The $20 mark gives us a mix of older and newer games. All three major genres (space, fantasy, and historical) are represented here along with what could be considered the two best titles from the Civ and GalCiv franchises. Warlock 2 hasn’t gone over well since its launch in 2014, but Thea won our Game of the Year Award for 2015. Competition here is still pretty minimal. Twenty bucks isn’t much to spend on a game nowadays, so anything that gets released here stands a good chance of getting noticed.

$25 – Star Ruler 2, Sorcerer King

04 SK

There aren’t too many 4X games on Steam for $25, but what is here is pretty innovative. SR2 and SK break all kinds of conventions, but once you get past those two games, there isn’t much to choose from. Competition here is low. SK is an interesting case, however. It started out as a $40 game and sold fewer than 15k copies according to SteamSpy. As soon as Stardock dropped the price below $30, the sales took off.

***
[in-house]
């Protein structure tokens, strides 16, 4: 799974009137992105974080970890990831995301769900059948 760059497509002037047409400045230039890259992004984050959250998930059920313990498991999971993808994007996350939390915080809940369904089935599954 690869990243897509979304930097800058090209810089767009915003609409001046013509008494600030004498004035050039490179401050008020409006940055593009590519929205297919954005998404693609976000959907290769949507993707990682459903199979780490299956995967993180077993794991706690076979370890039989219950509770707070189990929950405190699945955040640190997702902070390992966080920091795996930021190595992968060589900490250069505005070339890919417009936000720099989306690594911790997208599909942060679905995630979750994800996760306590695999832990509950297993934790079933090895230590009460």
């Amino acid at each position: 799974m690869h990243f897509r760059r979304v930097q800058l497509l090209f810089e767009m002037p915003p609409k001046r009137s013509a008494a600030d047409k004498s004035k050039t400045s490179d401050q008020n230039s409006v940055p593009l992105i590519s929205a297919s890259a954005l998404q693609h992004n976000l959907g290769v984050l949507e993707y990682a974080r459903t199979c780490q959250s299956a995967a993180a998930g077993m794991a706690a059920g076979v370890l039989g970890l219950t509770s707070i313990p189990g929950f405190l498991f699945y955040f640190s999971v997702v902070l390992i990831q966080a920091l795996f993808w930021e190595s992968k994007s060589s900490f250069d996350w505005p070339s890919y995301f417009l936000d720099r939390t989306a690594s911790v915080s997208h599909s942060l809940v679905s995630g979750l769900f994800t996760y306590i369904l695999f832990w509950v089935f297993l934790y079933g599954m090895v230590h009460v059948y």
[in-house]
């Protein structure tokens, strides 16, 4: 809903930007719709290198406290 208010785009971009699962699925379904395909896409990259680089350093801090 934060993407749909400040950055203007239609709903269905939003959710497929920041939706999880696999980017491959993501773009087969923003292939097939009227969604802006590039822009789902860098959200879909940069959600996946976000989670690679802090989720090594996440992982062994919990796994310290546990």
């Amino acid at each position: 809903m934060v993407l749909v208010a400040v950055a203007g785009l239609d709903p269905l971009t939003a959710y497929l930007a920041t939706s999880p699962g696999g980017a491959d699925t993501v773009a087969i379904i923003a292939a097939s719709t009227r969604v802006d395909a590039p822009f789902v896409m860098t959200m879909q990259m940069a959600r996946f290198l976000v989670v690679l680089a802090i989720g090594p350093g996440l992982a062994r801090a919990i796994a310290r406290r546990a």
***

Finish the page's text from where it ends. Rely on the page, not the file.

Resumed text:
$30 – StarDrive 2, Endless Legend, Civilization V, Age of Wonders III

05 Endless Legend

At $30, competition is incredibly high – new games are up against an all-star lineup. We can begin with our 2014 Game of the Year winner, Endless Legend, and the runner-up that year, Age of Wonders III. We also have the best-selling “indie” game from 2015 in SD2 and the behemoth that is Civ 5. Granted, these games are starting to show some age, but they’re all still terrific choices. Customers will rightly wonder what a new title at this level offers that isn’t already out there.

$40 – Galactic Civilizations III, Civilization: Beyond Earth

06 GC3

There are a couple of  titles with big sales numbers at this level. GalCiv3 is approaching a quarter million games sold on Steam, but that’s nothing next to its neighbor at this price point. Civilization: Beyond Earth has sales numbers (1.4 million copies sold or there about) that eclipse almost every other recently released 4X, but might still be considered disappointing for Firaxis – just goes to show that expectations are often as important as actual data. Polaris Sector and Worlds of Magic, on the other hand, are also available at $40, but they’re hardly breaking any sales records. It wouldn’t surprise me to see Endless Space 2 and Stellaris come in at this price point, but that’s just speculation. Competition at this specific level is moderate at the moment, but recall that for $10 less, you can get some best-in-class games.

$50 – Master of Orion: CtS, Civilization V Complete

07 NuMoo